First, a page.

The Wax Conspiracy

Logan

Getting on the ground of miserable is life. That struggle of the normal, everyday drudge coughing up gristle with a crick in the neck from slumming it in the car overnight. An exercise in exhaustion. The expense of which cashes out when Wolverine brings it back and away from the world of one-upping a world levelling event down to a personal note.

The upturning dizziness of finding out your specimen DNA has resulted in offspring (Dafne Keen) is what’s on the tin, but not what’s on the bottom of the can. Dealing with being a parent out of nowhere is a glossed over journey around the whole adoption, foster care and artificial insemination industry where there is so much blood dripping in the night. It’s an ordeal of sunk cost and paperwork that by the time you’re done with all the red tape it’s a wonder why you can’t just design a baby, instead of settling for one of those that pop out at every street corner.

Family is what you make of it, either through choice or circumstance. And the bond between Professor Xavier (Patrick Stewart) and Logan (Hugh Jackman) is strong, earned. It’s years on and they have a rapport that puts you in the place of seeing you with your own parents, wondering if you’ll be up to the task to take care of them because they might as well be dead if you shunt them into a nursing home.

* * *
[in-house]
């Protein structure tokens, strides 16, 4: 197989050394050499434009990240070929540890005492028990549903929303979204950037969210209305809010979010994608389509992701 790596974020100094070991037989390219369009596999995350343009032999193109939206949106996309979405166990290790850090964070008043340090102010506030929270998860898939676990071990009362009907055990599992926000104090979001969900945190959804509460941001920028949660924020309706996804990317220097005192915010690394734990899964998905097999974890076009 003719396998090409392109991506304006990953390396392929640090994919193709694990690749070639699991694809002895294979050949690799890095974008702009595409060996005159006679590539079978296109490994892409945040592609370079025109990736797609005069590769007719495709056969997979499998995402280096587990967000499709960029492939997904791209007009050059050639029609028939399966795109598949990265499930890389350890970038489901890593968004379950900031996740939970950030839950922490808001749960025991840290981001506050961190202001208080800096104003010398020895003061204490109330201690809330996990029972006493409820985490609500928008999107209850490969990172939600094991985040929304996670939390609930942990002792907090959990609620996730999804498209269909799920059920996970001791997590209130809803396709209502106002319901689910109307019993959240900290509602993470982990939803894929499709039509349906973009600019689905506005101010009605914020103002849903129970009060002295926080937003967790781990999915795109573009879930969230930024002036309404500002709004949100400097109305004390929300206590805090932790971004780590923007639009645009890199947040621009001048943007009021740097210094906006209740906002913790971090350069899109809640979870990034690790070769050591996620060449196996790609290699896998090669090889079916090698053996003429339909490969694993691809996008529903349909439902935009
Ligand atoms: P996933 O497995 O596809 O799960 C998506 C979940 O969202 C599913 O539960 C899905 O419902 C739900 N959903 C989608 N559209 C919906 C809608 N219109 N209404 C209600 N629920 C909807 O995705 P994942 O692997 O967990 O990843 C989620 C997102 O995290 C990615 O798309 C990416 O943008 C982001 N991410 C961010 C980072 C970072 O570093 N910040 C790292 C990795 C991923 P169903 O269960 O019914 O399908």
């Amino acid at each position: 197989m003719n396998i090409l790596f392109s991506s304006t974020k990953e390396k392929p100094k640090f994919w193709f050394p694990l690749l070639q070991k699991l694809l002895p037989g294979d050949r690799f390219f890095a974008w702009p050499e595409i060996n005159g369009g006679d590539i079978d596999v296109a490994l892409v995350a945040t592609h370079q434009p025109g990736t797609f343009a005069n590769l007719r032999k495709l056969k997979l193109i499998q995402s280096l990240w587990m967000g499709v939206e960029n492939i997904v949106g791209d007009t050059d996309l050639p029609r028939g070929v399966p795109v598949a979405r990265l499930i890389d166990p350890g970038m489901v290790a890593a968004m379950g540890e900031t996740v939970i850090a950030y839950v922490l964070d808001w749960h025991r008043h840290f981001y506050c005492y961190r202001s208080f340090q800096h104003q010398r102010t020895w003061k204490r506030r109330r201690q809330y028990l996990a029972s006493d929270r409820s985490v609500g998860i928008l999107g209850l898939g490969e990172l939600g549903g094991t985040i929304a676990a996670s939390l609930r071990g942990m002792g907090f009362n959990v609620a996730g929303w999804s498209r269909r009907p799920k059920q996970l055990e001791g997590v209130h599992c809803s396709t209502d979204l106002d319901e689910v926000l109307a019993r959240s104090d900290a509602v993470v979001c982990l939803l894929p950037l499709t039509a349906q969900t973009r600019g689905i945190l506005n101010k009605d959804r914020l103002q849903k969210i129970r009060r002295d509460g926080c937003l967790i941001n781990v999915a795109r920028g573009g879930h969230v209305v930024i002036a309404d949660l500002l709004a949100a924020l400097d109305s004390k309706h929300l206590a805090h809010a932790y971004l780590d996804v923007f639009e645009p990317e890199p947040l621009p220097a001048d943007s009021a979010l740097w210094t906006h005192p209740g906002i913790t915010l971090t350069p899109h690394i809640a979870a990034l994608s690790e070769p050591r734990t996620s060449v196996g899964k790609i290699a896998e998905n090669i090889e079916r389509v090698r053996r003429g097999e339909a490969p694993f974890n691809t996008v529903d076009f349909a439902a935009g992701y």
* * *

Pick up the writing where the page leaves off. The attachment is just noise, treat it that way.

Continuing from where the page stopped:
Now with a kid in tow, Logan spends its time on the brutal nature of family made through adoption or foster care. It’s the gritty realism missing in a world of flash and spectacle as people sit down to steal drugs or scrounge around for the next pay cheque. These mutants are human because they’re wrestling with the same issues of being unable to figure out what’s coming next, and feeling so tired from the day before, wondering when the lights go out for the last time.

Normally the exhaustion comes from the numbing effects of seeing explosions and destruction on such a scale so removed that it actually has no meaning at all. Here in this section of the X-Men universe, it’s the heartache of helping a parent get through the next day. Their mind gone and your own body is taking on that burden of being there for two. Now you have to figure out who this child is because your life wasn’t draining enough. Taking care of someone else so in need leaves you fraying all ends of the rope.

Logan keeps bringing it back to family because that’s what the X-Men have always been about. These outcasts and exiles come together putting their own life on the line to save and protect one another. That’s the scale of saving the world that impacts us to the core. From the petty squabbles, wiping off their drool, or being there to listen to them jabber on about the same thing you were talking about yesterday and the day before. You’re there because of family and the family exists because of you.

And that’s it. You live and fight long enough to find peace and a place in the world only to sit there in the corner of the room wondering about what your legacy will be. What kind of imprint will be left when you’re out of here, and if you’ve done all you can before that last breath gasps its sigh.

Ethan Switch

Reviewed on Tuesday, 18 April 2017

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The Wax Conspiracy

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